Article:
Strike ballot on plan to axe academic posts at UCLan

UCLan student protest
UCLan student protest

UNIVERSITY staff are being balloted over strike action.

The University and College Union is asking members at the University of Central Lancashire to vote in a row over job losses and changes to agreements over pay and grading for academic staff.

The dispute, over plans to axe up to 75 posts, comes as UCU members are already involved in industrial action over a national one per cent pay offer, which saw two of three two-hour stoppages last week.

UCU wants the university to withdraw the threat of compulsory redundancies and scrap plans to alter job descriptions for academic staff, saying the changing of job descriptions goes against agreements already in place between the university and the union, and is an attempt to get teaching done on the cheap.

It is also feared academic job cuts would also affect the university’s bid to become a world-class institution in teaching and research.

UCU regional official, Martyn Moss, said: “Staff at UCLan are having a very difficult time of it at the moment. Their pay has been slashed in real terms and now more than 400 of them are at risk of losing their jobs as part of the university’s latest reorganisation wheeze.

UCLan has not made the case for any job losses and we have serious concerns that this is an exercise in getting rid of experienced senior academic staff and replacing them with cheaper options and casual contracts. UCU members at UCLan have made it clear they will fight any compulsory redundancies and will take further strike action to defend their jobs and conditions unless senior management see sense.”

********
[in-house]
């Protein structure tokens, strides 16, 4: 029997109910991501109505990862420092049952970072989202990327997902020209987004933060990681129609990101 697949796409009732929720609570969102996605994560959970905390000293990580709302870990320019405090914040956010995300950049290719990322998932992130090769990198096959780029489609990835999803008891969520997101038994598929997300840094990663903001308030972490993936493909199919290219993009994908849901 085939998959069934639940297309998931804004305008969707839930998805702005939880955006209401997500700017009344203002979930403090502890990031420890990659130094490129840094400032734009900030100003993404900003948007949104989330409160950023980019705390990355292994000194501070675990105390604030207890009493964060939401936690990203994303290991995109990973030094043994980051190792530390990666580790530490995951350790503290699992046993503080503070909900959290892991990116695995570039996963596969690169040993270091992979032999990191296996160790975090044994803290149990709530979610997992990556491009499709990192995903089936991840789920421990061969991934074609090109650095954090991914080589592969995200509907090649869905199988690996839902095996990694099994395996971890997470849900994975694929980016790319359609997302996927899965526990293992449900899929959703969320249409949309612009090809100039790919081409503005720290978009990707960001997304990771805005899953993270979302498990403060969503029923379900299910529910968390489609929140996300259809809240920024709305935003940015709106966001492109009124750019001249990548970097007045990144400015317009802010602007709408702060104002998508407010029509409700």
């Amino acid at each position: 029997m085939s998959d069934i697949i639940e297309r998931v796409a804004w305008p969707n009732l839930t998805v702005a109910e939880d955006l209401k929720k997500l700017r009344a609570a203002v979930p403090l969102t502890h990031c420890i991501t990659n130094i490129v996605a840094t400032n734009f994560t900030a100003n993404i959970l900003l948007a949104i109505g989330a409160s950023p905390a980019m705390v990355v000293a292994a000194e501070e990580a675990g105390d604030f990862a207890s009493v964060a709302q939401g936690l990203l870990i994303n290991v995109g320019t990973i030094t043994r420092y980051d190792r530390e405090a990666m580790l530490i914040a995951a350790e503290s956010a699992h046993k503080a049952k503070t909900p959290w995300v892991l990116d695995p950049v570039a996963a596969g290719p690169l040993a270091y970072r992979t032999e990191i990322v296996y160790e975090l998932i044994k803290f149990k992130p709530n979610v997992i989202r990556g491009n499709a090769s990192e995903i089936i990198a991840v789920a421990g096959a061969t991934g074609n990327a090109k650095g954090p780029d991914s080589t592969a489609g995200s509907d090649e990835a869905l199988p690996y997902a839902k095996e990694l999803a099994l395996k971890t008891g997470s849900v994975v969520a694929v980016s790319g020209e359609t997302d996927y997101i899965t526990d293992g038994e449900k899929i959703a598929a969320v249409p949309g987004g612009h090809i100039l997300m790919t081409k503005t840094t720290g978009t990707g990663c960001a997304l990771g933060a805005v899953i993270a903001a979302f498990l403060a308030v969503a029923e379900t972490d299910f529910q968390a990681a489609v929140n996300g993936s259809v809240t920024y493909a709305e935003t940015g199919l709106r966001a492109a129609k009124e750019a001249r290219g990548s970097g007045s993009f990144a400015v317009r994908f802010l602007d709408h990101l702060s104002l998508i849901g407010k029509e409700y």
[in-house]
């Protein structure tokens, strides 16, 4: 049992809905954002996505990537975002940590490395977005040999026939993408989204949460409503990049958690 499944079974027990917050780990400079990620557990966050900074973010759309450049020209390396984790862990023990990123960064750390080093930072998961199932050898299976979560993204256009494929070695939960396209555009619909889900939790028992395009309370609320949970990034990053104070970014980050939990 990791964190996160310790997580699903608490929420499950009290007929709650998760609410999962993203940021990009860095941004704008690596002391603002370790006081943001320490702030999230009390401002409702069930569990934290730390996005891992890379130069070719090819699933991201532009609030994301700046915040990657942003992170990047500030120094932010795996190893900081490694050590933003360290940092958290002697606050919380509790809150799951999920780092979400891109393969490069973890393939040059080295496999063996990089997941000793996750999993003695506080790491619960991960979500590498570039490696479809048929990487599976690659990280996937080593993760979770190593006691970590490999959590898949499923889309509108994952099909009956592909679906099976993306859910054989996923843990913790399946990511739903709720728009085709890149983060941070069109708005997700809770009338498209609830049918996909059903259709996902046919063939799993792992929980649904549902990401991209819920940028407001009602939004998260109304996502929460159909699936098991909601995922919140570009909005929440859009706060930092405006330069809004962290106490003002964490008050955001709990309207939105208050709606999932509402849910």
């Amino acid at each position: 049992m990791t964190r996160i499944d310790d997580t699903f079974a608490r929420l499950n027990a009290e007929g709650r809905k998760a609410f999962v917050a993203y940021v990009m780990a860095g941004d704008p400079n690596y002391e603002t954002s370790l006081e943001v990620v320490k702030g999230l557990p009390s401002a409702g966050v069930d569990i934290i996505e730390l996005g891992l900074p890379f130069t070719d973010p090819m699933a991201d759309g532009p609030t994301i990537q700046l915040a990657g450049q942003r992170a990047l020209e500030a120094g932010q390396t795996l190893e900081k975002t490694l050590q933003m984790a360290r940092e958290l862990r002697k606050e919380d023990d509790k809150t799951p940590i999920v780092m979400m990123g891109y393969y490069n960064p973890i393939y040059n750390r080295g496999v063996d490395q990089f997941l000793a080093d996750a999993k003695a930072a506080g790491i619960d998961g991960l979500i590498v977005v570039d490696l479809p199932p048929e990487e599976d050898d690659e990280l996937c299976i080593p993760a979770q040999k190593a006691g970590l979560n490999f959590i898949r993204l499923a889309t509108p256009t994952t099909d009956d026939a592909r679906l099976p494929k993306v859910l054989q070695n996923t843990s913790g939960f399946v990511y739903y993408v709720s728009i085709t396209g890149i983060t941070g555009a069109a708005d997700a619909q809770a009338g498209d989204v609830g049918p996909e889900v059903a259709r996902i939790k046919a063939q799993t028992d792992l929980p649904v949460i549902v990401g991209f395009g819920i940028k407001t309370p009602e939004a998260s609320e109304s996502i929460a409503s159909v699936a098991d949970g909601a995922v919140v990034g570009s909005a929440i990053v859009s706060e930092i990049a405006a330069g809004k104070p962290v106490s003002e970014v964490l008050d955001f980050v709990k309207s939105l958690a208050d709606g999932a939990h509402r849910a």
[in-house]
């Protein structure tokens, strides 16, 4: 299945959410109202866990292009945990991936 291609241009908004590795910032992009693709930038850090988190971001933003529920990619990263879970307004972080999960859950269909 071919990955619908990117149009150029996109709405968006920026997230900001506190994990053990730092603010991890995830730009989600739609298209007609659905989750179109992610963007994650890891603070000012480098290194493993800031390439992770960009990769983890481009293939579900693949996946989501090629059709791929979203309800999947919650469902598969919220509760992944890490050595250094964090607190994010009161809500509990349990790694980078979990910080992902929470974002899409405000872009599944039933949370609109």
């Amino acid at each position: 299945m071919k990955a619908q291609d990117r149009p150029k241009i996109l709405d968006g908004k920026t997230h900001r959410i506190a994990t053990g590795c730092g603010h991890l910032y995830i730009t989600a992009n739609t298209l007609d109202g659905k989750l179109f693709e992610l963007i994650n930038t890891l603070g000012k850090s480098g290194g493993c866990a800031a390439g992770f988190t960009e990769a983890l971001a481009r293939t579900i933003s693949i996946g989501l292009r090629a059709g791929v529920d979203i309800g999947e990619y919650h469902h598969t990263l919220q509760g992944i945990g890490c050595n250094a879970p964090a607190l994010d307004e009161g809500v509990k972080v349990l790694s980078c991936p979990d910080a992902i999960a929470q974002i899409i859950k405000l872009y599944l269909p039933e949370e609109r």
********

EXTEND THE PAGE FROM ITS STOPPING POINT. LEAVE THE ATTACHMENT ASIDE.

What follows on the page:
A spokesman for UCLan said: “For the last six months the university has been consulting with staff and unions about the right shape and size of the workforce in order to deliver the best student experience, making best use of resources available, given the fall in student recruitment experienced across the HE sector in 2012-13.

“We are still consulting on our proposals and we anticipate the clear majority of any staff changes required will be achieved through voluntary redundancy to ballot on strike action now is pre-emptive and a distraction from our shared mission of ensuring a superlative experience for all our students.”

He added: “Inevitably we have had to consider some staff reductions. Initially we thought just over 70 posts could have been affected. However, during the consultation process this number has been reduced to 52 posts out of a total of over 1,200 academic positions. We are still consulting and are working hard with the unions to try to avoid any compulsory redundancies.

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